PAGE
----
FDA advisers recommend COVID-19 boosters for 65 and older

September 18, 2021

WASHINGTON — Advisers to the US Food and Drug Administration voted on Friday to recommend COVID-19 vaccine booster shots for Americans 65 and older and those at high risk of severe illness, after overwhelmingly rejecting a call for broader approval, according to Reuters.

The panel also recommended that the FDA include healthcare workers and others at high risk of occupational exposure to the virus that causes COVID-19, such as teachers.

Despite the narrowed scope of the proposed authorization, the panel's recommendation would cover most Americans who got their shots in the earliest stages of the US vaccination campaign.

"Today was an important step forward in providing better protection to Americans from COVID-19," White House spokesperson Kevin Munoz said. "We stand ready to provide booster shots to eligible Americans once the process concludes at the end of next week," he said.

The FDA is expected to make its decision on the third round of shots soon. It is not bound by the panel's recommendation but will take it into consideration.

The panel has recommended boosters of Pfizer's Covid-19 vaccine for people 65 and over, and those at high risk. But it voted against recommending a shot for everyone aged 16 and over.

The outcome is a blow for President Joe Biden, who said widespread jabs would be available by next week if approved. The FDA's scientific advisory committee voted 16 to 3 against the boosters for those aged 16 and over.

Many of the panel's independent experts — including infectious disease specialists — said scientific data suggested a widespread roll-out of vaccines was not warranted.

Ahead of a meeting on Friday, some scientists said they believed that boosters were unlikely to have a significant impact on the course of the pandemic.

Dr. Monica Gandhi, an infectious diseases physician and professor at the University of California San Francisco, said she was not convinced by the immunology research.

"Antibodies do come down over time, but [the human body] has the blueprint to make more," she told the BBC.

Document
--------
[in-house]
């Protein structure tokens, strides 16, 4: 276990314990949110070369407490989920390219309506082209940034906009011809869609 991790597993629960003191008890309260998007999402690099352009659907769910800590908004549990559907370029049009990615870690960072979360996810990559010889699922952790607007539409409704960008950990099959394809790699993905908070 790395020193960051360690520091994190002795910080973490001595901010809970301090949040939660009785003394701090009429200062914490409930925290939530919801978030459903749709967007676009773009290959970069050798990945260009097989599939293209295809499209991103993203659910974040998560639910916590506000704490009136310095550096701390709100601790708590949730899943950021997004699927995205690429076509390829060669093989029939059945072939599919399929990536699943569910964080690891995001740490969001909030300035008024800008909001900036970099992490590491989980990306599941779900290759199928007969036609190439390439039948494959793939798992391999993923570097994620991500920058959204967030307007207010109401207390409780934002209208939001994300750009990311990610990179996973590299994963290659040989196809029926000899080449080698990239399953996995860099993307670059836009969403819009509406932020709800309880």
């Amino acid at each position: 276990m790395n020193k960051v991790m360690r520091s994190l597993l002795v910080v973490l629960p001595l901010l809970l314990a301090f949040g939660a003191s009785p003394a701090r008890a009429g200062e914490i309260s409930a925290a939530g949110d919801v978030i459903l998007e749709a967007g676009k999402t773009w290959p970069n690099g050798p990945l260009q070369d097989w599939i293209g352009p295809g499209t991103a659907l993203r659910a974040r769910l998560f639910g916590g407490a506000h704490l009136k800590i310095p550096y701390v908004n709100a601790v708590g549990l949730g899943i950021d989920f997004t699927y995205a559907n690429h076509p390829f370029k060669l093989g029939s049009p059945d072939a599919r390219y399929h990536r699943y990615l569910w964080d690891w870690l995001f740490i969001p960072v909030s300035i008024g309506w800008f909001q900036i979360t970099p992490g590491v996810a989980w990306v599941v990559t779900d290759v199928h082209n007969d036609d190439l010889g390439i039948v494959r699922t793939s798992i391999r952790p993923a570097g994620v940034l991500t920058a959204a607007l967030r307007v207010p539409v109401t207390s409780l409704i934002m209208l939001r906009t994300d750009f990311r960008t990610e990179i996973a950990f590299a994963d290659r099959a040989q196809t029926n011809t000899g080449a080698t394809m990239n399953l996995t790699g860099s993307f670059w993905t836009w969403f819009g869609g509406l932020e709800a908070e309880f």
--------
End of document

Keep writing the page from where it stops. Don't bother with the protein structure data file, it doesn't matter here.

These blueprints come in the form of "memory B" cells that form part of the adaptive immune system. "There's been paper after paper that shows good circulating memory B cells after the second dose," Dr. Gandhi said.

Some have also said that additional vaccine doses would be more useful if distributed to parts of the world where many people have yet to receive their first or second jabs.

"If you take away the moral and ethical questions, there's still the public health question of where the next variant is going to come from," she said. "It's likely to come from places with low vaccination rates."

Advocates of the booster point to data that shows the Pfizer vaccine's effectiveness against COVID-19 falls from 96% to 84% after four months. Pfizer says that a third shot brings its effectiveness back up to 95% — including against the fast spreading Delta variant.

Dr. Priscilla Hanudel, a Los Angeles-based emergency doctor, said immunocompromised people "definitely" need to get a booster.

She said she also believes that the general public would benefit from boosters, even if they remain well protected from severe illness after the second shot.

"Just like with any vaccine, all immunity will wane over time, and in the next month we're going to be seeing that," Dr Hanudel said. "If not enough people are vaccinated and the pandemic continues, then everyone will need their immunity boost eventually, as with other vaccines," she said.

In the UK, the government has announced that it will offer boosters to everyone over 50 and to other vulnerable people as it heads towards the winter months.

Germany, France and the Czech Republic have announced similar plans for older or vulnerable people. In Israel, boosters are already being offered to people as young as 12.

The World Health Organization has called on wealthier nations to hold off on providing booster shots until vaccination rates go up in lesser developed countries.

"There are countries with less than 2% vaccination coverage, most of them in Africa, who are not even getting their first and second dose," WHO Director-General Tedros Adhanom Ghebreyesus said earlier this week. "And starting with boosters, especially giving it to healthy populations, is really not right." — Agencies

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